Universities Australia on Wednesday is releasing a pre-election blueprint calling for major investment in research and innovation, while declaring that the recent “funding limbo” for the sector has produced “intolerable” instability.
The “Keep it Clever” policy statement urges initiatives to increase researcher mobility between universities and industry, a premium tax concession rate for businesses collaborating with universities on research and development, and increased funds to support stronger international research collaboration.
Universities Australia, the sector’s peak body, is picking up on the emphasis both Prime Minister Malcolm Turnbull and Opposition Leader Bill Shorten are putting on innovation.
In a speech to launch the statement, Universities Australia’s chair Barney Glover says the embrace of the future by Turnbull and Shorten is “a rare but incredibly important consensus on what lies ahead for this country with ideologically nuanced differences on how to get there”.
“Both major political parties have decidedly planted their feet firmly in the future. We can all hold out hope that the next federal election campaign will be an optimistic contest of ideas rather than a negative battle of wills and ideologies.”
Australia is in the early stages of a time of “seismic socioeconomic change – change at a pace and magnitude not seen since the industrial revolution”, says Glover, who is vice-chancellor of Western Sydney University.
To remain competitive and grow our competitive advantage “we must invest properly in research, innovation, skills and critically in research infrastructure. We face a stark choice. We either make this investment or we irreparably fall behind those that do.”
In critical areas, damaging symptoms of neglect and under-investment are apparent, Glover says. Australia is number 17 in the world for innovation on the 2015 Global Innovation Index, and 29th out of 30 in the OECD’s ranking of business-university collaboration. Australia is the only OECD country without a national research and innovation plan.
Australia has dropped from sixth place to second last (24th out of 25) of the advanced economies for the share of GDP invested in tertiary education. In 1995, public investment was 1.2% of GDP; it was 0.74% in 2011. The OECD average was 1.13%.
With an innovation statement from the Turnbull government due before Christmas, Glover says it needs to invest in a major technology and innovation program; establish an innovation board including government, industry, university and other research community representatives; and create a student innovation fund to encourage undergraduate entrepreneurship.
Universities Australia commissioned Deloitte Access Economics to quantify how universities contribute to national prosperity. It found:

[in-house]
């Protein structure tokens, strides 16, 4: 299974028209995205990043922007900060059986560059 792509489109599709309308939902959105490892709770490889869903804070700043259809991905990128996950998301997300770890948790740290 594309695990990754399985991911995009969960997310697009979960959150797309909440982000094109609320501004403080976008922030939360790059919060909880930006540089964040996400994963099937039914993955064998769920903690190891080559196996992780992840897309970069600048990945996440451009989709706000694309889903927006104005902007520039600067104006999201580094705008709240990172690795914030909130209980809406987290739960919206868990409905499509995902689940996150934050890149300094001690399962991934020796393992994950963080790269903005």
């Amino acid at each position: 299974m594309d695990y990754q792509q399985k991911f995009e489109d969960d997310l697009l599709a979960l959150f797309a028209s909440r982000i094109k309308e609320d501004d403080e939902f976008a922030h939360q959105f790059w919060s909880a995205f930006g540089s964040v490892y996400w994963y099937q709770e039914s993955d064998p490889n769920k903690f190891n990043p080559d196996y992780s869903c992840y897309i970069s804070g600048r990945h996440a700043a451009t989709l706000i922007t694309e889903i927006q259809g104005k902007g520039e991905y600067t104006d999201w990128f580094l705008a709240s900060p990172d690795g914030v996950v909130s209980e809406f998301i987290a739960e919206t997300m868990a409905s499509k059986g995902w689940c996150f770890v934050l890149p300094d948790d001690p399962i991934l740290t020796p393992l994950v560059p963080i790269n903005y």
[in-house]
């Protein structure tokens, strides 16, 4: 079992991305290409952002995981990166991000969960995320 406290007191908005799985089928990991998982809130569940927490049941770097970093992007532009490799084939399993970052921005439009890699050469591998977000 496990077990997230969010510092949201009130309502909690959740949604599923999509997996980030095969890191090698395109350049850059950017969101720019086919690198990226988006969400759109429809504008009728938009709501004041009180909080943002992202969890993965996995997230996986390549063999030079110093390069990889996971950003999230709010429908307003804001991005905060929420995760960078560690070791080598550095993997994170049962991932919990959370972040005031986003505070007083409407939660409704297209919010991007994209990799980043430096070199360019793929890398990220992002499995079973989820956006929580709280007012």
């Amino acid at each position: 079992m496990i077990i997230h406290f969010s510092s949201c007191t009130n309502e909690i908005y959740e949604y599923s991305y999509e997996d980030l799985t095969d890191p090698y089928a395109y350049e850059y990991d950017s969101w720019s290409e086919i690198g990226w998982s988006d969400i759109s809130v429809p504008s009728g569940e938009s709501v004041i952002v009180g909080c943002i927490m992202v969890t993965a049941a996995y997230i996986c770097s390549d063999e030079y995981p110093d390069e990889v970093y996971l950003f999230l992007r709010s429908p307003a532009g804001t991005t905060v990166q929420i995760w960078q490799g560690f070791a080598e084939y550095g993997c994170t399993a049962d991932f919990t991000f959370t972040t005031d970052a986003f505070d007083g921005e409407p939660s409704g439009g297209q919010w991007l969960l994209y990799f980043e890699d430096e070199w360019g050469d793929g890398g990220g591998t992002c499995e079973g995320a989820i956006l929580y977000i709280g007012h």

the university sector directly employs more than 120,000 staff and supports the education of almost 1.3 million students;
the sector contributed about A$25 billion to the economy in 2013, accounting for more than 1.5% of GDP;
international education is Australia’s third largest export and largest services export, generating revenue of $18 billion in 2014-15, with higher education producing about two thirds of this revenue; and
the value that university education added to Australia’s productive capacity last year was $140 billion. Australia’s GDP is about 8.5% higher because of the impact of university education on productivity.
Deloitte put international education in its predicted five most significant drivers of the next wave of Australia’s growth and prosperity, with the others being agribusiness, natural gas, wealth management, and tourism.
The government last week accepted that it could not get its plan to deregulate university fees – which had been due to start next year – through the Senate, and has gone back to the drawing board on university funding, promising extensive consultation on the way forward.
Glover says in his speech: “Universities must have a stable policy environment in order to plan and deliver outcomes in the nation’s best interests.
"It’s been nearly 18 months since the announcement of possibly the most far-reaching reform proposal in the history of Australian higher education. The ensuing debate and eventual legislative impasse has effectively left the nation’s third-largest export industry and leading service export without a structural and strategic vision for the coming decades.
"Worse, we are effectively in funding limbo,” Glover says. “This kind of instability is intolerable.”
But in spite of this, Universities Australia is optimistic that “a progressive legislative framework is not only possible, but achievable”. Glover does not outline the form such a framework should take.
Glover says that Universities Australia seeks a contract between government, universities and the broader community to provide “the basis for the innovative socioeconomic transformation universities are poised to enable”.